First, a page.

Twitter Demographics

The data shown below were collected from the profiles of 3 tweeters who shared this research output. Click here to find out more about how the information was compiled.

Mendeley readers

The data shown below were compiled from readership statistics for 119 Mendeley readers of this research output. Click here to see the associated Mendeley record.

Geographical breakdown

Country Count As %
Unknown 119 100%

Demographic breakdown

Readers by professional status Count As %
Student > Master 29 24%
Student > Ph. D. Student 14 12%
Researcher 14 12%
Student > Bachelor 12 10%
Student > Doctoral Student 6 5%
Other 15 13%
Unknown 29 24%
Readers by discipline Count As %
Psychology 45 38%
Medicine and Dentistry 14 12%
Neuroscience 12 10%
Social Sciences 5 4%
Nursing and Health Professions 4 3%
Other 7 6%
Unknown 32 27%

Attention Score in Context

This research output has an Altmetric Attention Score of 3. This is our high-level measure of the quality and quantity of online attention that it has received. This Attention Score, as well as the ranking and number of research outputs shown below, was calculated when the research output was last mentioned on 24 May 2018.
All research outputs
#7,791,242
of 14,537,474 outputs
Outputs from BMC Psychiatry
#1,933
of 3,401 outputs
Outputs of similar age
#114,957
of 264,796 outputs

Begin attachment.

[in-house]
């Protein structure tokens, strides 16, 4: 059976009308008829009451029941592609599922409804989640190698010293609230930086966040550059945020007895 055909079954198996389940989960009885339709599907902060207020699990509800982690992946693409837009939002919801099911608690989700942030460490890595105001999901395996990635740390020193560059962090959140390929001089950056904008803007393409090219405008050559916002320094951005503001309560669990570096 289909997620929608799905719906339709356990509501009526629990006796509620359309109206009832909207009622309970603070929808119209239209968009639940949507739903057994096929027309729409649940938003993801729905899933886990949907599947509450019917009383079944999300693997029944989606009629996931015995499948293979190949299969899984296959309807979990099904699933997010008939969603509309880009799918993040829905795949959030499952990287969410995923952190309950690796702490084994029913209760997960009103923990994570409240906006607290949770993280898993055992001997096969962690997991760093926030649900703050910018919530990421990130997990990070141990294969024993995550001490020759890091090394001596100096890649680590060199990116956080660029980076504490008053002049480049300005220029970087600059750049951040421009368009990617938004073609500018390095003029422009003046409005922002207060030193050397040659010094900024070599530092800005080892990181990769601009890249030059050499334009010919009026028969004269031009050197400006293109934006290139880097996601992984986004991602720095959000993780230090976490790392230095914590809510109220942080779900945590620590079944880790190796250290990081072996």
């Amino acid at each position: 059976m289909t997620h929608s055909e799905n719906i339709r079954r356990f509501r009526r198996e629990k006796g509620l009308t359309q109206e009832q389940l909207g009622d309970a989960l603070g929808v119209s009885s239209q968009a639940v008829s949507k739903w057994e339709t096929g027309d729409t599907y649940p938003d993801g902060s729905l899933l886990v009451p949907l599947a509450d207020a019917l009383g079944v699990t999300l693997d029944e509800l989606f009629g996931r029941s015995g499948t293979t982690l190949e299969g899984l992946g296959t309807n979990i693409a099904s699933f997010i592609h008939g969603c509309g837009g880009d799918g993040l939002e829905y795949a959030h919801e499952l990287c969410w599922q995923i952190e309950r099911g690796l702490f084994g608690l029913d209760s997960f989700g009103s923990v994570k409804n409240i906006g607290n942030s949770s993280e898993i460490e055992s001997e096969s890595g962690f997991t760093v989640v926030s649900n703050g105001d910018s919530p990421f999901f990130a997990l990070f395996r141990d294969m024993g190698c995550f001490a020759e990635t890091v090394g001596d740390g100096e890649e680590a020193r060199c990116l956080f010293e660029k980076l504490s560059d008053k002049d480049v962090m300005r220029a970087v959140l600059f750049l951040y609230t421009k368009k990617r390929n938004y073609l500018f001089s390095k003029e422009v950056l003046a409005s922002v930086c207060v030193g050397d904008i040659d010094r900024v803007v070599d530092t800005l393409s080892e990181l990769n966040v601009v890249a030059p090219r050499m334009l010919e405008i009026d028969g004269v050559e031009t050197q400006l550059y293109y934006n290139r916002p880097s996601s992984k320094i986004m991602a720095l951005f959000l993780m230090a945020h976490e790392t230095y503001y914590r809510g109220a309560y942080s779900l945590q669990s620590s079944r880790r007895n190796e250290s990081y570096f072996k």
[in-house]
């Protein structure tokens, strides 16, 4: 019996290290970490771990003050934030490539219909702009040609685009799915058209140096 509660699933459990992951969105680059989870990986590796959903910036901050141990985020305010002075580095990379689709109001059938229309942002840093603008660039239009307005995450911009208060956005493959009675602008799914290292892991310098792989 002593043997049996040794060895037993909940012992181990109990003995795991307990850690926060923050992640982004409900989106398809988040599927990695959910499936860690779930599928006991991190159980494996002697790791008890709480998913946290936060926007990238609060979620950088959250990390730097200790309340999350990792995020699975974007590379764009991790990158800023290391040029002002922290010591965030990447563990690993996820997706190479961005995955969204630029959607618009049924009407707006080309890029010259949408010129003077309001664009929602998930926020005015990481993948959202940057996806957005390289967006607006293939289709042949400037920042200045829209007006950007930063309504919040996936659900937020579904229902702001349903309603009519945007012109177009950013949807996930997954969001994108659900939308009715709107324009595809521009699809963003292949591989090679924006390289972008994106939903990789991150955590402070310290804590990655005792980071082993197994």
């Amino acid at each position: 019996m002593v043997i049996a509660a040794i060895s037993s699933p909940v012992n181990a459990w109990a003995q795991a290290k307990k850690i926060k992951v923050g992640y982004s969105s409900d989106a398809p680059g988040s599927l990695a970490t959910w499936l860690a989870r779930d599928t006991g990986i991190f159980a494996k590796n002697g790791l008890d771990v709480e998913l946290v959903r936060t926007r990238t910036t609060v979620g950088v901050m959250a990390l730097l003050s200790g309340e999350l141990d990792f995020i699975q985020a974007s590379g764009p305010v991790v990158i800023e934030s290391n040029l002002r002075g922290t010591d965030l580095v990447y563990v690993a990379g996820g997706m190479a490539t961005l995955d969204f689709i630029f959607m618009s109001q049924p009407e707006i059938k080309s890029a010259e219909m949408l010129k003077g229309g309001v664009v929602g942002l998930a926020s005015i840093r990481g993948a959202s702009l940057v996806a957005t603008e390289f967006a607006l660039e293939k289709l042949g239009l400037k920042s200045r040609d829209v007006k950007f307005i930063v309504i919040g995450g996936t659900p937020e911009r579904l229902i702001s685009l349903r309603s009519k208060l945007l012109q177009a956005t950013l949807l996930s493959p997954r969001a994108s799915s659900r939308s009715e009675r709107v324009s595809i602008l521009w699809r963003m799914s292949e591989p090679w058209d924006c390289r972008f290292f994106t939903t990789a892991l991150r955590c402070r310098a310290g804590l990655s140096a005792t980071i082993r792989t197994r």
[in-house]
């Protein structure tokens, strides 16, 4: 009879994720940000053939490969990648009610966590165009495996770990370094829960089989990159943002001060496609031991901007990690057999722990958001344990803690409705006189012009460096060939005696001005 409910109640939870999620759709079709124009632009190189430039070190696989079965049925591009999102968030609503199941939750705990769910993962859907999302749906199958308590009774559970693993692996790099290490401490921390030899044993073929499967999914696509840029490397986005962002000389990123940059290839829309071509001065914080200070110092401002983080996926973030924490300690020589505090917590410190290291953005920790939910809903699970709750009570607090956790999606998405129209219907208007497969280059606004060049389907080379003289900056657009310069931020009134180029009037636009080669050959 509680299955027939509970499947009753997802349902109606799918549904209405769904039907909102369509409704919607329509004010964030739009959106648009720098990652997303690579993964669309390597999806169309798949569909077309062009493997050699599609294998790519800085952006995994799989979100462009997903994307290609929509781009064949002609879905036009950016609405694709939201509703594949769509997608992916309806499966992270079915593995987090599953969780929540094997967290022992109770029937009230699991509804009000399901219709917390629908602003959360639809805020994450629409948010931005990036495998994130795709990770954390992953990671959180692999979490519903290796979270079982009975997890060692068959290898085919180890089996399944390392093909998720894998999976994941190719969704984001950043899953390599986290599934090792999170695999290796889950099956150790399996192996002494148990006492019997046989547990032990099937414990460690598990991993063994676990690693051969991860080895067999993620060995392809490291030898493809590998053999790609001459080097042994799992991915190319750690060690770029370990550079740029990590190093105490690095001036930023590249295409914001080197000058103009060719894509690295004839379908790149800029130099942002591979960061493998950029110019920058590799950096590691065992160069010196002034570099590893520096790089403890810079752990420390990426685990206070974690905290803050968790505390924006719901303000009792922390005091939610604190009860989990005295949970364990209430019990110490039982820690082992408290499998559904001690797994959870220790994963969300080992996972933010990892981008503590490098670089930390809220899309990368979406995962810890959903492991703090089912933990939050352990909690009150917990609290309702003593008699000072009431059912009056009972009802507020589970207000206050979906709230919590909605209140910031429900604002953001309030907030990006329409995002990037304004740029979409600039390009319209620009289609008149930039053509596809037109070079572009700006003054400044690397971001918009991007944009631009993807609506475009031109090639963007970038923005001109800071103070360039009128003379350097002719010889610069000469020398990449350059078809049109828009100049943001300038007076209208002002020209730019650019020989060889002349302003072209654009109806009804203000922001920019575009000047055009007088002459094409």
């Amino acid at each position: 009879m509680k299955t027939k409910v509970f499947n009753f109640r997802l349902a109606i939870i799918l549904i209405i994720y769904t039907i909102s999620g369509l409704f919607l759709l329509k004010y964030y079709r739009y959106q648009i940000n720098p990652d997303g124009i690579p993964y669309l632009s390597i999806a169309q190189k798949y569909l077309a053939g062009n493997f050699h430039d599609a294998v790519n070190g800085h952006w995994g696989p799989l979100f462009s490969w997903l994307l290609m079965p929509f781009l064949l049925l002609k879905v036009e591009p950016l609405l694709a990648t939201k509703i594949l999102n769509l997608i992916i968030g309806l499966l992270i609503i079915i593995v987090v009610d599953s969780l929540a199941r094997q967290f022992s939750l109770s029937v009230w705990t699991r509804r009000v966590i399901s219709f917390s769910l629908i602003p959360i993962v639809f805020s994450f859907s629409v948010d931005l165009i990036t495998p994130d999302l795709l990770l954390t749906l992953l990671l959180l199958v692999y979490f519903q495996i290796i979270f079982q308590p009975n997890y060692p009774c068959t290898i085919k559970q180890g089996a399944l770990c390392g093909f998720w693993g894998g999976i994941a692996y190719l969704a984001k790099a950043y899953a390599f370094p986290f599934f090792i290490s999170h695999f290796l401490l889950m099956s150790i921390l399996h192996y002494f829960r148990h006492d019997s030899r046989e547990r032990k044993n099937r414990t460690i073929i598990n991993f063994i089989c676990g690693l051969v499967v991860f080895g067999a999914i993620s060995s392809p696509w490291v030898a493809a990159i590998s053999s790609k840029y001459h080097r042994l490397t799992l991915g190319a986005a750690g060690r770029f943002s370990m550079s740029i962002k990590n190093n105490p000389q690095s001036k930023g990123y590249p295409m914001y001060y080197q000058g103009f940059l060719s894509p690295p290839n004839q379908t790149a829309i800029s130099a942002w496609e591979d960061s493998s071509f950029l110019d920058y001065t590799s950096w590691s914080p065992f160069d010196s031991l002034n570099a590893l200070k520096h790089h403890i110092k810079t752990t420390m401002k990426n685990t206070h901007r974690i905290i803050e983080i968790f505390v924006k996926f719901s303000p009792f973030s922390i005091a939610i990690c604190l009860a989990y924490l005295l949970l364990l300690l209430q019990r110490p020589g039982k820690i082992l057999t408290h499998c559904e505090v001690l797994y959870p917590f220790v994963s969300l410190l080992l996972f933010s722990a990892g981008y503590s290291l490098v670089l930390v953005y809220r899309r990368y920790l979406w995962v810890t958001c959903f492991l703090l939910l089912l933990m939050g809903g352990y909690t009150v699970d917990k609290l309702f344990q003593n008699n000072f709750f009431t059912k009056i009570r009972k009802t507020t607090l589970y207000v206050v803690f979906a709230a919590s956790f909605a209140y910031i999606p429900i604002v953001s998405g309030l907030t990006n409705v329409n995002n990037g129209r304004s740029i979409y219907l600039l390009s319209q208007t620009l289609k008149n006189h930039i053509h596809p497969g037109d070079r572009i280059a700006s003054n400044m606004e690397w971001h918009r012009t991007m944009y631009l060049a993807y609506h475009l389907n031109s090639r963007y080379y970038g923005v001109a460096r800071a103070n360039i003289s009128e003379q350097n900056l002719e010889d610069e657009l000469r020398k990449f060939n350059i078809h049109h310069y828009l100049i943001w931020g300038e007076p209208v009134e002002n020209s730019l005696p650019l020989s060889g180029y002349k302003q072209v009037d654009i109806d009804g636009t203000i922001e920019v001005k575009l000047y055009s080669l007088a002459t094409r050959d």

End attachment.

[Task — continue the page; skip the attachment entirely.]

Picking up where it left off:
Outputs of similar age from BMC Psychiatry
#1
of 1 outputs
Altmetric has tracked 14,537,474 research outputs across all sources so far. This one is in the 46th percentile – i.e., 46% of other outputs scored the same or lower than it.
So far Altmetric has tracked 3,401 research outputs from this source. They typically receive a lot more attention than average, with a mean Attention Score of 10.2. This one is in the 42nd percentile – i.e., 42% of its peers scored the same or lower than it.
Older research outputs will score higher simply because they've had more time to accumulate mentions. To account for age we can compare this Altmetric Attention Score to the 264,796 tracked outputs that were published within six weeks on either side of this one in any source. This one has gotten more attention than average, scoring higher than 55% of its contemporaries.
We're also able to compare this research output to 1 others from the same source and published within six weeks on either side of this one. This one has scored higher than all of them